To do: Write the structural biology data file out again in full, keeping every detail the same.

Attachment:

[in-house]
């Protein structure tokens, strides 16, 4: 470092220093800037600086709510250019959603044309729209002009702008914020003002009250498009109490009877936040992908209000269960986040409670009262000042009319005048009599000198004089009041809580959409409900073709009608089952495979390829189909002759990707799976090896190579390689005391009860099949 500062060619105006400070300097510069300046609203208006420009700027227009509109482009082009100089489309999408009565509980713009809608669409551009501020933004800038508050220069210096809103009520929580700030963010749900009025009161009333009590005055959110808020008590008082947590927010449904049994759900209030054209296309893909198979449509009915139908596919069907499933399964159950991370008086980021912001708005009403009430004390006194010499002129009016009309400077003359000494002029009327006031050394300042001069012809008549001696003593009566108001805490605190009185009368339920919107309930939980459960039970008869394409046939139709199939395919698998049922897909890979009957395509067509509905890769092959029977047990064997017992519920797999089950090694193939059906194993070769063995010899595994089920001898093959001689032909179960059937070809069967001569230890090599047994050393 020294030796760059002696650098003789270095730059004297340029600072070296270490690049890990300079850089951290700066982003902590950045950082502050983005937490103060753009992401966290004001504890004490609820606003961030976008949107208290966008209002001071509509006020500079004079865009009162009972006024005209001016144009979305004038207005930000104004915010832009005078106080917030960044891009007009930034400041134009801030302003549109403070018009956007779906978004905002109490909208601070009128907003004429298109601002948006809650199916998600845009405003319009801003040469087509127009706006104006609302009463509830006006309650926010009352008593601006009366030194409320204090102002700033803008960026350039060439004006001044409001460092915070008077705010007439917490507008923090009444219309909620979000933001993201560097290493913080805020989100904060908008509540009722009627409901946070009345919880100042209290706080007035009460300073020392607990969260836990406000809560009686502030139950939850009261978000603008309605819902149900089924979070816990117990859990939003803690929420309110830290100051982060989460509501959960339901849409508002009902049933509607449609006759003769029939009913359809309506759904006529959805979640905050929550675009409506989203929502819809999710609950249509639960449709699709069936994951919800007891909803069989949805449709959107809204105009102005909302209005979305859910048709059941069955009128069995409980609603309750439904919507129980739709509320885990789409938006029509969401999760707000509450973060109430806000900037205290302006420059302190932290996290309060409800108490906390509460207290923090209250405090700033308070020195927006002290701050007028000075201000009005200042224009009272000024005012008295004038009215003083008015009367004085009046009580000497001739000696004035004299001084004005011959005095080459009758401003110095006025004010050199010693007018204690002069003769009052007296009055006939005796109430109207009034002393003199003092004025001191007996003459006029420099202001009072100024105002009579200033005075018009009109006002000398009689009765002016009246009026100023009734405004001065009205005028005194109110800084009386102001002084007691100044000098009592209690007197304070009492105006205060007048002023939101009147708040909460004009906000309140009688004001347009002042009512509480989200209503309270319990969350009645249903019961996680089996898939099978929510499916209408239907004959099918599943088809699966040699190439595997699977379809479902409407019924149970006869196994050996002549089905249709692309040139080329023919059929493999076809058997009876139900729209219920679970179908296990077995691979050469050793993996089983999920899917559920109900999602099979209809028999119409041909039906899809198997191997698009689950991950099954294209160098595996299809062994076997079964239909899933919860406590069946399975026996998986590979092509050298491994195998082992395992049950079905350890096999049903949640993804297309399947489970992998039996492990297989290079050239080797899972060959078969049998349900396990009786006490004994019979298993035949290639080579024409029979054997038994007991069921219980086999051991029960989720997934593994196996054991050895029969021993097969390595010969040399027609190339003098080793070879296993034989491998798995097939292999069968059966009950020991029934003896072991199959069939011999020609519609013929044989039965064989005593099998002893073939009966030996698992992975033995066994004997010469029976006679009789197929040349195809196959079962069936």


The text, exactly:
[in-house]
């Protein structure tokens, strides 16, 4: 470092220093800037600086709510250019959603044309729209002009702008914020003002009250498009109490009877936040992908209000269960986040409670009262000042009319005048009599000198004089009041809580959409409900073709009608089952495979390829189909002759990707799976090896190579390689005391009860099949 500062060619105006400070300097510069300046609203208006420009700027227009509109482009082009100089489309999408009565509980713009809608669409551009501020933004800038508050220069210096809103009520929580700030963010749900009025009161009333009590005055959110808020008590008082947590927010449904049994759900209030054209296309893909198979449509009915139908596919069907499933399964159950991370008086980021912001708005009403009430004390006194010499002129009016009309400077003359000494002029009327006031050394300042001069012809008549001696003593009566108001805490605190009185009368339920919107309930939980459960039970008869394409046939139709199939395919698998049922897909890979009957395509067509509905890769092959029977047990064997017992519920797999089950090694193939059906194993070769063995010899595994089920001898093959001689032909179960059937070809069967001569230890090599047994050393 020294030796760059002696650098003789270095730059004297340029600072070296270490690049890990300079850089951290700066982003902590950045950082502050983005937490103060753009992401966290004001504890004490609820606003961030976008949107208290966008209002001071509509006020500079004079865009009162009972006024005209001016144009979305004038207005930000104004915010832009005078106080917030960044891009007009930034400041134009801030302003549109403070018009956007779906978004905002109490909208601070009128907003004429298109601002948006809650199916998600845009405003319009801003040469087509127009706006104006609302009463509830006006309650926010009352008593601006009366030194409320204090102002700033803008960026350039060439004006001044409001460092915070008077705010007439917490507008923090009444219309909620979000933001993201560097290493913080805020989100904060908008509540009722009627409901946070009345919880100042209290706080007035009460300073020392607990969260836990406000809560009686502030139950939850009261978000603008309605819902149900089924979070816990117990859990939003803690929420309110830290100051982060989460509501959960339901849409508002009902049933509607449609006759003769029939009913359809309506759904006529959805979640905050929550675009409506989203929502819809999710609950249509639960449709699709069936994951919800007891909803069989949805449709959107809204105009102005909302209005979305859910048709059941069955009128069995409980609603309750439904919507129980739709509320885990789409938006029509969401999760707000509450973060109430806000900037205290302006420059302190932290996290309060409800108490906390509460207290923090209250405090700033308070020195927006002290701050007028000075201000009005200042224009009272000024005012008295004038009215003083008015009367004085009046009580000497001739000696004035004299001084004005011959005095080459009758401003110095006025004010050199010693007018204690002069003769009052007296009055006939005796109430109207009034002393003199003092004025001191007996003459006029420099202001009072100024105002009579200033005075018009009109006002000398009689009765002016009246009026100023009734405004001065009205005028005194109110800084009386102001002084007691100044000098009592209690007197304070009492105006205060007048002023939101009147708040909460004009906000309140009688004001347009002042009512509480989200209503309270319990969350009645249903019961996680089996898939099978929510499916209408239907004959099918599943088809699966040699190439595997699977379809479902409407019924149970006869196994050996002549089905249709692309040139080329023919059929493999076809058997009876139900729209219920679970179908296990077995691979050469050793993996089983999920899917559920109900999602099979209809028999119409041909039906899809198997191997698009689950991950099954294209160098595996299809062994076997079964239909899933919860406590069946399975026996998986590979092509050298491994195998082992395992049950079905350890096999049903949640993804297309399947489970992998039996492990297989290079050239080797899972060959078969049998349900396990009786006490004994019979298993035949290639080579024409029979054997038994007991069921219980086999051991029960989720997934593994196996054991050895029969021993097969390595010969040399027609190339003098080793070879296993034989491998798995097939292999069968059966009950020991029934003896072991199959069939011999020609519609013929044989039965064989005593099998002893073939009966030996698992992975033995066994004997010469029976006679009789197929040349195809196959079962069936």